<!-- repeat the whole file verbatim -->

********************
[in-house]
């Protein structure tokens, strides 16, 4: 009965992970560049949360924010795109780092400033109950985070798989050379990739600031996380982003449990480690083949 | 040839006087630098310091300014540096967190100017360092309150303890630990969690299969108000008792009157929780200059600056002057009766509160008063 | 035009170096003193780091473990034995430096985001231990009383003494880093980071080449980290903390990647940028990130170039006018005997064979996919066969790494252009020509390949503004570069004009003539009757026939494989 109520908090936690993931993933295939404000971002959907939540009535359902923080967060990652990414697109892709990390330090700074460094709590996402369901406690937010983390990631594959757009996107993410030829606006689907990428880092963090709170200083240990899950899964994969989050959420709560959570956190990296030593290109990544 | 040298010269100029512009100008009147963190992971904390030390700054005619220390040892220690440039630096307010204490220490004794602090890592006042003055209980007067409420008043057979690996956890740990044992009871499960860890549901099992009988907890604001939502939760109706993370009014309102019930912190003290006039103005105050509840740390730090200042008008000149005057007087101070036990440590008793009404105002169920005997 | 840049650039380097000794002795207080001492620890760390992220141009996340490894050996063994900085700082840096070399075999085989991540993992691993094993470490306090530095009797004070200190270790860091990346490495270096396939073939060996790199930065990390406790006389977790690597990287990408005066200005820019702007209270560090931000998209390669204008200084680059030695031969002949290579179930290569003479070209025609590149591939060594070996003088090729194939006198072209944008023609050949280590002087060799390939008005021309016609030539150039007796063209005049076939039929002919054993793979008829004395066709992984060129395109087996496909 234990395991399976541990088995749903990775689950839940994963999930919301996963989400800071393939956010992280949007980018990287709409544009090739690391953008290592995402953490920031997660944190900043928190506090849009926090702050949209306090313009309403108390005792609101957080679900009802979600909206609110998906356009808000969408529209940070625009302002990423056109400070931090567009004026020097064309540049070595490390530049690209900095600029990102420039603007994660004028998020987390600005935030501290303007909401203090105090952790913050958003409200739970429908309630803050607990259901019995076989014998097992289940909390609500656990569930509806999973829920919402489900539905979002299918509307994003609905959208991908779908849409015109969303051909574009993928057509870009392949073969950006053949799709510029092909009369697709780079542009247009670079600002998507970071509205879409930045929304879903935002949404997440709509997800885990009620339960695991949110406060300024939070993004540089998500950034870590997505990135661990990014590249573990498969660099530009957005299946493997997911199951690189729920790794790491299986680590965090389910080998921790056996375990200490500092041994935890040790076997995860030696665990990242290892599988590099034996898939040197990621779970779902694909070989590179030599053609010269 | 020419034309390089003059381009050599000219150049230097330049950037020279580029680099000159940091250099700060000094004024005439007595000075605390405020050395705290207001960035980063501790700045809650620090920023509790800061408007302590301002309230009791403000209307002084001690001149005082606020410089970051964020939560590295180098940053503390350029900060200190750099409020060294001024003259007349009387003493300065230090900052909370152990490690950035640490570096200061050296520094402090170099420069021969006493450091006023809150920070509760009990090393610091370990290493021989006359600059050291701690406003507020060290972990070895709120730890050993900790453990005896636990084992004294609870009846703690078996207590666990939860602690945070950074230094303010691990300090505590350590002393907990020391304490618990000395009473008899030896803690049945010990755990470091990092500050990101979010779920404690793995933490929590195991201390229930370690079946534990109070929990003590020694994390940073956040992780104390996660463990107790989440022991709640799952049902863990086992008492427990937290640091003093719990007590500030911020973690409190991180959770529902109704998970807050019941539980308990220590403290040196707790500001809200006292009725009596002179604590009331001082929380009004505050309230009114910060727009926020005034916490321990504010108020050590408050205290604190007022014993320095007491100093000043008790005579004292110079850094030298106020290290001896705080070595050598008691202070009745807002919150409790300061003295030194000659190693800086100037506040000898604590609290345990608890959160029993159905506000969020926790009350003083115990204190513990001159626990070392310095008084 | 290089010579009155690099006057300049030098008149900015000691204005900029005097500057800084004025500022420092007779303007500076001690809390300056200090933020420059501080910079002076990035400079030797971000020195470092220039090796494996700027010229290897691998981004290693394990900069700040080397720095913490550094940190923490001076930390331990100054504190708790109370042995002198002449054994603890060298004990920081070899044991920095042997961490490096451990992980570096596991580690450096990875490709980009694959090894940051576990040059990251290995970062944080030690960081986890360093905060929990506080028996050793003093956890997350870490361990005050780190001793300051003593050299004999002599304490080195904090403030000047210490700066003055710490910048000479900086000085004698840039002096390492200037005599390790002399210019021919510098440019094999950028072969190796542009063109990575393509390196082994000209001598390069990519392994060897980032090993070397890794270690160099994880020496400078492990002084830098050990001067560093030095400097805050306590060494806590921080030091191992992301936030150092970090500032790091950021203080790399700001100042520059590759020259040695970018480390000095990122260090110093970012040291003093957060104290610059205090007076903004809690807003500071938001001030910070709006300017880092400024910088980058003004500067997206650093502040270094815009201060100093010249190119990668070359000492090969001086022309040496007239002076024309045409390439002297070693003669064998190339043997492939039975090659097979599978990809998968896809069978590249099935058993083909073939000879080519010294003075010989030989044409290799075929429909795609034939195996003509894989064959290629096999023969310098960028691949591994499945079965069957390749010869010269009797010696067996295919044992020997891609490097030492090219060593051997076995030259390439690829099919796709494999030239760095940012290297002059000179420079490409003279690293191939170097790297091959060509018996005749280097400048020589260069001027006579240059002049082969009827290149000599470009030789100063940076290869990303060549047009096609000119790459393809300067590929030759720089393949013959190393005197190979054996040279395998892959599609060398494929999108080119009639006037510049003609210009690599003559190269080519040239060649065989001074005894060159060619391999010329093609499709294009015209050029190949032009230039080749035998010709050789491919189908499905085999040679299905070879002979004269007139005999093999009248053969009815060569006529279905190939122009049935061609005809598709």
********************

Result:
[in-house]
């Protein structure tokens, strides 16, 4: 009965992970560049949360924010795109780092400033109950985070798989050379990739600031996380982003449990480690083949 | 040839006087630098310091300014540096967190100017360092309150303890630990969690299969108000008792009157929780200059600056002057009766509160008063 | 035009170096003193780091473990034995430096985001231990009383003494880093980071080449980290903390990647940028990130170039006018005997064979996919066969790494252009020509390949503004570069004009003539009757026939494989 109520908090936690993931993933295939404000971002959907939540009535359902923080967060990652990414697109892709990390330090700074460094709590996402369901406690937010983390990631594959757009996107993410030829606006689907990428880092963090709170200083240990899950899964994969989050959420709560959570956190990296030593290109990544 | 040298010269100029512009100008009147963190992971904390030390700054005619220390040892220690440039630096307010204490220490004794602090890592006042003055209980007067409420008043057979690996956890740990044992009871499960860890549901099992009988907890604001939502939760109706993370009014309102019930912190003290006039103005105050509840740390730090200042008008000149005057007087101070036990440590008793009404105002169920005997 | 840049650039380097000794002795207080001492620890760390992220141009996340490894050996063994900085700082840096070399075999085989991540993992691993094993470490306090530095009797004070200190270790860091990346490495270096396939073939060996790199930065990390406790006389977790690597990287990408005066200005820019702007209270560090931000998209390669204008200084680059030695031969002949290579179930290569003479070209025609590149591939060594070996003088090729194939006198072209944008023609050949280590002087060799390939008005021309016609030539150039007796063209005049076939039929002919054993793979008829004395066709992984060129395109087996496909 234990395991399976541990088995749903990775689950839940994963999930919301996963989400800071393939956010992280949007980018990287709409544009090739690391953008290592995402953490920031997660944190900043928190506090849009926090702050949209306090313009309403108390005792609101957080679900009802979600909206609110998906356009808000969408529209940070625009302002990423056109400070931090567009004026020097064309540049070595490390530049690209900095600029990102420039603007994660004028998020987390600005935030501290303007909401203090105090952790913050958003409200739970429908309630803050607990259901019995076989014998097992289940909390609500656990569930509806999973829920919402489900539905979002299918509307994003609905959208991908779908849409015109969303051909574009993928057509870009392949073969950006053949799709510029092909009369697709780079542009247009670079600002998507970071509205879409930045929304879903935002949404997440709509997800885990009620339960695991949110406060300024939070993004540089998500950034870590997505990135661990990014590249573990498969660099530009957005299946493997997911199951690189729920790794790491299986680590965090389910080998921790056996375990200490500092041994935890040790076997995860030696665990990242290892599988590099034996898939040197990621779970779902694909070989590179030599053609010269 | 020419034309390089003059381009050599000219150049230097330049950037020279580029680099000159940091250099700060000094004024005439007595000075605390405020050395705290207001960035980063501790700045809650620090920023509790800061408007302590301002309230009791403000209307002084001690001149005082606020410089970051964020939560590295180098940053503390350029900060200190750099409020060294001024003259007349009387003493300065230090900052909370152990490690950035640490570096200061050296520094402090170099420069021969006493450091006023809150920070509760009990090393610091370990290493021989006359600059050291701690406003507020060290972990070895709120730890050993900790453990005896636990084992004294609870009846703690078996207590666990939860602690945070950074230094303010691990300090505590350590002393907990020391304490618990000395009473008899030896803690049945010990755990470091990092500050990101979010779920404690793995933490929590195991201390229930370690079946534990109070929990003590020694994390940073956040992780104390996660463990107790989440022991709640799952049902863990086992008492427990937290640091003093719990007590500030911020973690409190991180959770529902109704998970807050019941539980308990220590403290040196707790500001809200006292009725009596002179604590009331001082929380009004505050309230009114910060727009926020005034916490321990504010108020050590408050205290604190007022014993320095007491100093000043008790005579004292110079850094030298106020290290001896705080070595050598008691202070009745807002919150409790300061003295030194000659190693800086100037506040000898604590609290345990608890959160029993159905506000969020926790009350003083115990204190513990001159626990070392310095008084 | 290089010579009155690099006057300049030098008149900015000691204005900029005097500057800084004025500022420092007779303007500076001690809390300056200090933020420059501080910079002076990035400079030797971000020195470092220039090796494996700027010229290897691998981004290693394990900069700040080397720095913490550094940190923490001076930390331990100054504190708790109370042995002198002449054994603890060298004990920081070899044991920095042997961490490096451990992980570096596991580690450096990875490709980009694959090894940051576990040059990251290995970062944080030690960081986890360093905060929990506080028996050793003093956890997350870490361990005050780190001793300051003593050299004999002599304490080195904090403030000047210490700066003055710490910048000479900086000085004698840039002096390492200037005599390790002399210019021919510098440019094999950028072969190796542009063109990575393509390196082994000209001598390069990519392994060897980032090993070397890794270690160099994880020496400078492990002084830098050990001067560093030095400097805050306590060494806590921080030091191992992301936030150092970090500032790091950021203080790399700001100042520059590759020259040695970018480390000095990122260090110093970012040291003093957060104290610059205090007076903004809690807003500071938001001030910070709006300017880092400024910088980058003004500067997206650093502040270094815009201060100093010249190119990668070359000492090969001086022309040496007239002076024309045409390439002297070693003669064998190339043997492939039975090659097979599978990809998968896809069978590249099935058993083909073939000879080519010294003075010989030989044409290799075929429909795609034939195996003509894989064959290629096999023969310098960028691949591994499945079965069957390749010869010269009797010696067996295919044992020997891609490097030492090219060593051997076995030259390439690829099919796709494999030239760095940012290297002059000179420079490409003279690293191939170097790297091959060509018996005749280097400048020589260069001027006579240059002049082969009827290149000599470009030789100063940076290869990303060549047009096609000119790459393809300067590929030759720089393949013959190393005197190979054996040279395998892959599609060398494929999108080119009639006037510049003609210009690599003559190269080519040239060649065989001074005894060159060619391999010329093609499709294009015209050029190949032009230039080749035998010709050789491919189908499905085999040679299905070879002979004269007139005999093999009248053969009815060569006529279905190939122009049935061609005809598709």